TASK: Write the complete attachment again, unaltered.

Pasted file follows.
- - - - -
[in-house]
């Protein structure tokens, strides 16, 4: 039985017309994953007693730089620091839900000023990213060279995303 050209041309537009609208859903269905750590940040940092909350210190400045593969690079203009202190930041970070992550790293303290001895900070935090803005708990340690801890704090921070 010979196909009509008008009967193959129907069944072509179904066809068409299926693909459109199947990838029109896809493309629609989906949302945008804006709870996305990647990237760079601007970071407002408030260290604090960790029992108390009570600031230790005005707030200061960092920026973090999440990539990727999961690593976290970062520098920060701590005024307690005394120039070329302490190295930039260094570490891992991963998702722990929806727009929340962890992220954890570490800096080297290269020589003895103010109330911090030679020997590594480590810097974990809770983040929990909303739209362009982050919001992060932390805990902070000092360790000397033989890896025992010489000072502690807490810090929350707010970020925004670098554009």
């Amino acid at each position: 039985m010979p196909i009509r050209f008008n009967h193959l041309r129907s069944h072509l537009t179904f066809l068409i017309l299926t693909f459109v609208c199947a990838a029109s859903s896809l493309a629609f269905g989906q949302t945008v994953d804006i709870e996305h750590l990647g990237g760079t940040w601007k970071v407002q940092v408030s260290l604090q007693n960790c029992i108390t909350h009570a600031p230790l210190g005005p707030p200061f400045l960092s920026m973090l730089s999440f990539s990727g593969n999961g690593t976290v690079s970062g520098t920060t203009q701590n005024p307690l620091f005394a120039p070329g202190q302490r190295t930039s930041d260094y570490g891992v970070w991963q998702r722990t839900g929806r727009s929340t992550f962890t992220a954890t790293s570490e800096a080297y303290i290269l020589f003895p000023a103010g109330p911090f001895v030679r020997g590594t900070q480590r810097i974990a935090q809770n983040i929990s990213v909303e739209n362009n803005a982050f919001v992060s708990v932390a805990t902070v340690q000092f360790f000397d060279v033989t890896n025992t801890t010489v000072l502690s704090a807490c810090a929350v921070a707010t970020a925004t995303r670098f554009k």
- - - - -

[in-house]
């Protein structure tokens, strides 16, 4: 039985017309994953007693730089620091839900000023990213060279995303 050209041309537009609208859903269905750590940040940092909350210190400045593969690079203009202190930041970070992550790293303290001895900070935090803005708990340690801890704090921070 010979196909009509008008009967193959129907069944072509179904066809068409299926693909459109199947990838029109896809493309629609989906949302945008804006709870996305990647990237760079601007970071407002408030260290604090960790029992108390009570600031230790005005707030200061960092920026973090999440990539990727999961690593976290970062520098920060701590005024307690005394120039070329302490190295930039260094570490891992991963998702722990929806727009929340962890992220954890570490800096080297290269020589003895103010109330911090030679020997590594480590810097974990809770983040929990909303739209362009982050919001992060932390805990902070000092360790000397033989890896025992010489000072502690807490810090929350707010970020925004670098554009």
């Amino acid at each position: 039985m010979p196909i009509r050209f008008n009967h193959l041309r129907s069944h072509l537009t179904f066809l068409i017309l299926t693909f459109v609208c199947a990838a029109s859903s896809l493309a629609f269905g989906q949302t945008v994953d804006i709870e996305h750590l990647g990237g760079t940040w601007k970071v407002q940092v408030s260290l604090q007693n960790c029992i108390t909350h009570a600031p230790l210190g005005p707030p200061f400045l960092s920026m973090l730089s999440f990539s990727g593969n999961g690593t976290v690079s970062g520098t920060t203009q701590n005024p307690l620091f005394a120039p070329g202190q302490r190295t930039s930041d260094y570490g891992v970070w991963q998702r722990t839900g929806r727009s929340t992550f962890t992220a954890t790293s570490e800096a080297y303290i290269l020589f003895p000023a103010g109330p911090f001895v030679r020997g590594t900070q480590r810097i974990a935090q809770n983040i929990s990213v909303e739209n362009n803005a982050f919001v992060s708990v932390a805990t902070v340690q000092f360790f000397d060279v033989t890896n025992t801890t010489v000072l502690s704090a807490c810090a929350v921070a707010t970020a925004t995303r670098f554009k």